The joint NASA/ESA/ASI Cassini-Huygens mission is continuing to provide a fascinating insight into the Saturn system. The latest detection of one small body, possibly two, orbiting in the planet’s contorted F ring region and a ring of new material associated with Saturn’s moon Atlas, has been made by a team of UK scientists.
A small object was discovered moving near the outside edge of the F ring, interior to the orbit of Saturn’s moon Pandora. The object was first seen by Professor Carl Murray, imaging team member at Queen Mary, University of London, in images taken on June 21, 2004, just days before Cassini arrived at Saturn. “I noticed this barely detectable object skirting the outer part of the F ring. It was an incredible privilege to be the first person to spot it.” Murray’s group at Queen Mary was the first to calculate an orbit for the object.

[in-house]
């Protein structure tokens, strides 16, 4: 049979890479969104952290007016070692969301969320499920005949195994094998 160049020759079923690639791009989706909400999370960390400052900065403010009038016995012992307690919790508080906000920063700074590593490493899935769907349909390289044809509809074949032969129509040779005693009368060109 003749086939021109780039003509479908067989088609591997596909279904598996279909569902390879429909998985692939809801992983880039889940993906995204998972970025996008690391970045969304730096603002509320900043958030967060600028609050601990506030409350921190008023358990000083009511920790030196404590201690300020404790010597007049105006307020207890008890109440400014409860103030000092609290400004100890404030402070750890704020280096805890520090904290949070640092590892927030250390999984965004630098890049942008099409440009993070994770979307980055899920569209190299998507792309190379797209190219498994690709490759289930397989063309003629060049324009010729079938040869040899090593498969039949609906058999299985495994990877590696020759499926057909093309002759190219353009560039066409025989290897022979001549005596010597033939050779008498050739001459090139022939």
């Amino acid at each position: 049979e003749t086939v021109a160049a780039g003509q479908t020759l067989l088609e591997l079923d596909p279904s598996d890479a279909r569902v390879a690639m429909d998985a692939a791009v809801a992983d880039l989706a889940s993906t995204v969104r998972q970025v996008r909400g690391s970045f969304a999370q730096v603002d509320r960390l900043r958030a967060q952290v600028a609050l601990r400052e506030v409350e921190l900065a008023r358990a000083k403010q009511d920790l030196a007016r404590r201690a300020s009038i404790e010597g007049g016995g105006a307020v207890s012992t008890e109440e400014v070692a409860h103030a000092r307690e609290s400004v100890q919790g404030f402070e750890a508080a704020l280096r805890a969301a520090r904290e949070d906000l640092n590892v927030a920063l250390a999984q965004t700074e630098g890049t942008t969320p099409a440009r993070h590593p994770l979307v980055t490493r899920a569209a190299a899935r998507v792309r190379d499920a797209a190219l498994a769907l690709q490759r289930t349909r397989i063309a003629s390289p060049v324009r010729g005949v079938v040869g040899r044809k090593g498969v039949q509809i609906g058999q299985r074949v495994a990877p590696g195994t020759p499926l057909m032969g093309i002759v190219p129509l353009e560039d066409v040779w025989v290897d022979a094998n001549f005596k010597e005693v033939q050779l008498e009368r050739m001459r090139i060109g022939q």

Scientists cannot yet definitively say if the object is a moon or a temporary ‘clump’. If it is a moon, its diameter is estimated at four to five kilometres (two to three miles) and it is located 1,000 kilometres (620 miles) from the F ring, Saturn’s outmost ring. It is at a distance of approximately 141,000 kilometres (86,000 miles) from the centre of Saturn and within 300 kilometres (190 miles) of the orbit of the moon Pandora. The object has been provisionally named S/2004 S3.
Julia Maddock | alfa
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